DOI: 10.1016/0378-2166(92)90048-GE-mail Citation »

    Serves as the introduction to a special issue of the Journal of Pragmatics on interjections (see Ameka 1992c, cited under Collections of Papers). Looks at previous thinking on interjections going back to the Greeks. Discusses interjections and some other categories of words, including particles and routines, as well as primary and secondary interjections. Posits three categories of interjections in terms of their functions: expressive, conative, and phatic interjections.

  • Daković, Sybilla. 2006. Uzvici u slavenskim jezicima i pitanje terminologije. Filologija 46.7: 67–76.

    E-mail Citation »

    Looks at terms used to mean “interjection,” focusing on Croatian, Polish, and Russian. Translated as: “Interjections in Slavic languages and a question of the terminology.”

  • Ehlich, Konrad. 1986. Interjektionen. Tübingen, Germany: Max Niemeyer Verlag.

    DOI: 10.1515/9783111357133E-mail Citation »

    A highly cited work. Considerable space is given to previous work on interjections. One chapter each is devoted to the German interjections hm “hm” and na “well.” Building on Bühler’s theory of language, posits an expeditive field (p. 239) or steering field (p. 241), besides Bühler’s pointing and symbolic fields, to account for the operation of interjections.

  • Goddard, Cliff. 2014a. Interjections and emotion (with special reference to “surprise” and “disgust”). Emotion Review 6.1: 53–63.

    DOI: 10.1177/1754073913491843E-mail Citation »

    Discusses various issues relating to interjections, including formal, semantic, and “contextual” (p. 55) typologies of them. Proposes representations in terms of the Natural Semantic Metalanguage of the meaning of several emotional interjections of English, Cantonese, and Polish. (See Gladkova, et al. 2016, cited under Semantics for a survey concerning some of these posited meanings.)

  • Goffman, Erving. 1978. Response cries. Language 54.4: 787–815.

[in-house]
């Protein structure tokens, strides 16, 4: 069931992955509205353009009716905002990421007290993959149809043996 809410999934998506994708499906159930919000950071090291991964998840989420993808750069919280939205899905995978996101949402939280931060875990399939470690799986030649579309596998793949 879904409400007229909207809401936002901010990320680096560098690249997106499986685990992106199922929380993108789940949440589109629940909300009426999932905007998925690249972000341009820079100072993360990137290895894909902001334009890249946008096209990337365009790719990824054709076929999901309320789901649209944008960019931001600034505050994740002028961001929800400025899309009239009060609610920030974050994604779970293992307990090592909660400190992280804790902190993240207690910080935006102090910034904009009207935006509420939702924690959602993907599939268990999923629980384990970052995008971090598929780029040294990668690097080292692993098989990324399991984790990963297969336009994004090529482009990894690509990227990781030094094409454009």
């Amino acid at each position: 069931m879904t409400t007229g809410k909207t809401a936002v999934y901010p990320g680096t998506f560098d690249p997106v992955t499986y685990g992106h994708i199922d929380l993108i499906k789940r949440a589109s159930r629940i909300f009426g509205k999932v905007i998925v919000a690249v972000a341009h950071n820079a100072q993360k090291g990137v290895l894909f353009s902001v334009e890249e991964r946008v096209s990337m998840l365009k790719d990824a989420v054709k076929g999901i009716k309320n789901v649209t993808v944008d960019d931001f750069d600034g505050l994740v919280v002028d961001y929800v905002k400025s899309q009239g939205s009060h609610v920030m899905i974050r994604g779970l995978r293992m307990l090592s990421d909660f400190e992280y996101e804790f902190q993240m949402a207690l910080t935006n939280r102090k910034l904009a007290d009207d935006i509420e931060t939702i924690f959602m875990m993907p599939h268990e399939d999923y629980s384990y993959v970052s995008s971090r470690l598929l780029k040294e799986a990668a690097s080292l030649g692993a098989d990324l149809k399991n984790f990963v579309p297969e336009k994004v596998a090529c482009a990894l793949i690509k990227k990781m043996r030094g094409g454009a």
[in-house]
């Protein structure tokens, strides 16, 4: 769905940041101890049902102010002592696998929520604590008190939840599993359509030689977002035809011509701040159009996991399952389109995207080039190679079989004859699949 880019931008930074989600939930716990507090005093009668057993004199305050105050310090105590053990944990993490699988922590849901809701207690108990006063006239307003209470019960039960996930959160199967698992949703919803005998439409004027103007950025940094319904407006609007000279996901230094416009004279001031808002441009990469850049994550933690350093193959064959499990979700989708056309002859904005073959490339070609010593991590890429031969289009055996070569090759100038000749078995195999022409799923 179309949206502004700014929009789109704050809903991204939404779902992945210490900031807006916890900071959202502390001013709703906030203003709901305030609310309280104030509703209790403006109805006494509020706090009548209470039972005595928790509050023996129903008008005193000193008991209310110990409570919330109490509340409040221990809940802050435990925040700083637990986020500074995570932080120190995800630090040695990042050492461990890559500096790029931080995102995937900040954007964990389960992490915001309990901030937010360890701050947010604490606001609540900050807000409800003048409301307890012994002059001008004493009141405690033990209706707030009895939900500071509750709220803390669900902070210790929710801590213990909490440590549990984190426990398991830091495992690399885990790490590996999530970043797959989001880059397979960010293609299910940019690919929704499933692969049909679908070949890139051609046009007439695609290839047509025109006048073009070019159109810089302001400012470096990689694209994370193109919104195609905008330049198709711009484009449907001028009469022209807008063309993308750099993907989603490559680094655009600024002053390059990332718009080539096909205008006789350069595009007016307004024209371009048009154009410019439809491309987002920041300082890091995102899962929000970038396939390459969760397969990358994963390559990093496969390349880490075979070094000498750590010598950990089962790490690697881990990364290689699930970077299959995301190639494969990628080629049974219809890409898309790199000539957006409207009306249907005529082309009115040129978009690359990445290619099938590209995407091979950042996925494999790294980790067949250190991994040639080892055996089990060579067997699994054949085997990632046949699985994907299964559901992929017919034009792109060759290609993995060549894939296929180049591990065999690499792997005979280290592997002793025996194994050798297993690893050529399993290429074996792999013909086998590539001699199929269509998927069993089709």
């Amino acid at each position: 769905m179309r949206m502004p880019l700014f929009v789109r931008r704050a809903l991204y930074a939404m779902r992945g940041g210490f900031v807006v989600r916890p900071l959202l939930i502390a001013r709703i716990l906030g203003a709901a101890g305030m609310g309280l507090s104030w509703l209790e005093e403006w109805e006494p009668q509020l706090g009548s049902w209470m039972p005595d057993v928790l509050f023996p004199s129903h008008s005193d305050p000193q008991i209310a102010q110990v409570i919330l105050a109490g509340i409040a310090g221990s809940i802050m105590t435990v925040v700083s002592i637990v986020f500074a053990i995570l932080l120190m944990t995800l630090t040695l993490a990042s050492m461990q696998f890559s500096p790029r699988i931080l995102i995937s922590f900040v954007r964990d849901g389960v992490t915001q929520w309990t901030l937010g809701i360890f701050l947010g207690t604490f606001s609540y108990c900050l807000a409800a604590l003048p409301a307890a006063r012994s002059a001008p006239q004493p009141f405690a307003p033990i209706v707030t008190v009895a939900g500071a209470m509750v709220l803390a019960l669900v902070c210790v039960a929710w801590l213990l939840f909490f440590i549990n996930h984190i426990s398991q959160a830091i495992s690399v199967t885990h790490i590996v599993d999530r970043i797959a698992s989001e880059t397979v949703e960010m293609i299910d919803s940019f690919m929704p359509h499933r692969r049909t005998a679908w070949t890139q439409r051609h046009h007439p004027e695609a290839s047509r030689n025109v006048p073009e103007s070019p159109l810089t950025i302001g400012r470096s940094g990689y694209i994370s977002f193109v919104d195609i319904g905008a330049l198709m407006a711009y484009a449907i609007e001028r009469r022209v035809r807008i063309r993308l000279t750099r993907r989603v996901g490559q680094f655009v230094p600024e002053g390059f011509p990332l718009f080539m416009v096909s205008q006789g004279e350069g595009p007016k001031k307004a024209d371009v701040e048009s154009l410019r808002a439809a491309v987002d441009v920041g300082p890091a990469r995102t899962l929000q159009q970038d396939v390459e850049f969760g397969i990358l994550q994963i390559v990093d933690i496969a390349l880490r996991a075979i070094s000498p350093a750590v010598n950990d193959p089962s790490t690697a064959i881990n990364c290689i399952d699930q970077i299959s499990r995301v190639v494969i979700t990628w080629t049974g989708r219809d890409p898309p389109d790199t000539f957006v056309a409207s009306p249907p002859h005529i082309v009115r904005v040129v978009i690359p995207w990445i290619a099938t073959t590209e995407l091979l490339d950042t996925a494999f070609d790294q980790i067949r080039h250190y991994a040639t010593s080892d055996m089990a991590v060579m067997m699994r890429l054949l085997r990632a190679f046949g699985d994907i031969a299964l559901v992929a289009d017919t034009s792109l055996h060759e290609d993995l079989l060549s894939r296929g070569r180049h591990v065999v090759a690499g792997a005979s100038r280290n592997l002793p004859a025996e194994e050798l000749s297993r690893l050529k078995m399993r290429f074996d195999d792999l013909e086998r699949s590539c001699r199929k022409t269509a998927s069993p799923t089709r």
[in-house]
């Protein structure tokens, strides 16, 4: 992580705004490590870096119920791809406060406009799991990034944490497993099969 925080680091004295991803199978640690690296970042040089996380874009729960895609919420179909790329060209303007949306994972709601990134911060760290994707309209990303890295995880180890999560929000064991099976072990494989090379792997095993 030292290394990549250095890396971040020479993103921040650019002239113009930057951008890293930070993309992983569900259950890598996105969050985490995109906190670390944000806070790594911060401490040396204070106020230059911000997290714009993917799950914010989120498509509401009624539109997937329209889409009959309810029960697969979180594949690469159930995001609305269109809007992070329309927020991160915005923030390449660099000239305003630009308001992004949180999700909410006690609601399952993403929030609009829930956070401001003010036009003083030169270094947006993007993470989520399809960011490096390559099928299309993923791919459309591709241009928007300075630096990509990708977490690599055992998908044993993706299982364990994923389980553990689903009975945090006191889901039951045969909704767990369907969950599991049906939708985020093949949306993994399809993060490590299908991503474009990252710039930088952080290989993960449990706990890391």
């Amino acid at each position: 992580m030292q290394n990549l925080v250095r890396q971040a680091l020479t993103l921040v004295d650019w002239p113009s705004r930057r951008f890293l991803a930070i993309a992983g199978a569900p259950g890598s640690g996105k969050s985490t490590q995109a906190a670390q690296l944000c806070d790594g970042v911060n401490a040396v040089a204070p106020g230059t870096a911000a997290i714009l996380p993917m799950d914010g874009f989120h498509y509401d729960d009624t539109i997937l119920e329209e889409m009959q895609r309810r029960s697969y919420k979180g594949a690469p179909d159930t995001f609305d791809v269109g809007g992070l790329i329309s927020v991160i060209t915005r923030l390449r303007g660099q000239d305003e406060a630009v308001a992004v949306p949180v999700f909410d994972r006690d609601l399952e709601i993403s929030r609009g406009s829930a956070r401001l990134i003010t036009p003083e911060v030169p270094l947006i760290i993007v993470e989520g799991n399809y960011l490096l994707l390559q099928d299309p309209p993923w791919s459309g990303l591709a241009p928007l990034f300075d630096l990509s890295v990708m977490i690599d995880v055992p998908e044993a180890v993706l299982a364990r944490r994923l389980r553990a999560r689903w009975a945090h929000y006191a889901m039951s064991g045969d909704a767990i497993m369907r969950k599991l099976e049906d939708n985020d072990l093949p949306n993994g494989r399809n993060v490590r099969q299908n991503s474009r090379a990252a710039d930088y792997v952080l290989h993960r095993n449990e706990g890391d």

DOI: 10.2307/413235E-mail Citation »

    Probably the most cited work on interjections, although it also deals with self-talk, which can be distinguished from “response cries” (p. 800) (Goffman’s term for “exclamatory interjections that are not full-fledged words” [ibid.]). Discusses several kinds of response cry, including the “spill cry” (p. 801), e.g. oops!; “revulsion sounds” (p. 803); the “strain grunt” (ibid.); and the “sexual moan” (p. 804). Also looks at imprecations.

  • Karcevski, Serge. 1941. Introduction à l’étude de l’interjection. Cahiers Ferdinand de Saussure 1:57–75.

    E-mail Citation »

    Asserts that interjections have no “conceptual value” (p. 60). Posits two types of interjections, exclamations and “non-exclamations” (p. 61), or, respectively, onomatopoeias and “non-onomatopoeias” (ibid.). Discusses the “very strange Russian form” (p. 66), the predicative use of bux “bang.” Arranges Russian conversational interjections in a scheme involving their sounds and their functions.

  • Marsico, Katie. 2014. Interjections. Ann Arbor, MI: Cherry Lake.

    E-mail Citation »

    A dinosaur-themed book on interjections; for children, but it may be of interest to linguists and language teachers as an example of how some of these words and related concepts are explained to a young audience.

  • Wharton, Tim. 2003. Interjections, language, and the “showing/saying” continuum. Pragmatics & Cognition 11.1: 39–91.

    DOI: 10.1075/pc.11.1.04whaE-mail Citation »

    Posits “a continuum between showing and saying” (p. 82) and asserts that different interjections are located at different places in this continuum. Argues against the view that interjections have semantic or conceptual content; rather, they “communicate attitudinal information, relating to the emotional or mental state of the speaker” (ibid.). They “are partly natural and partly coded” (ibid.) and “are not part of language” (p. 84).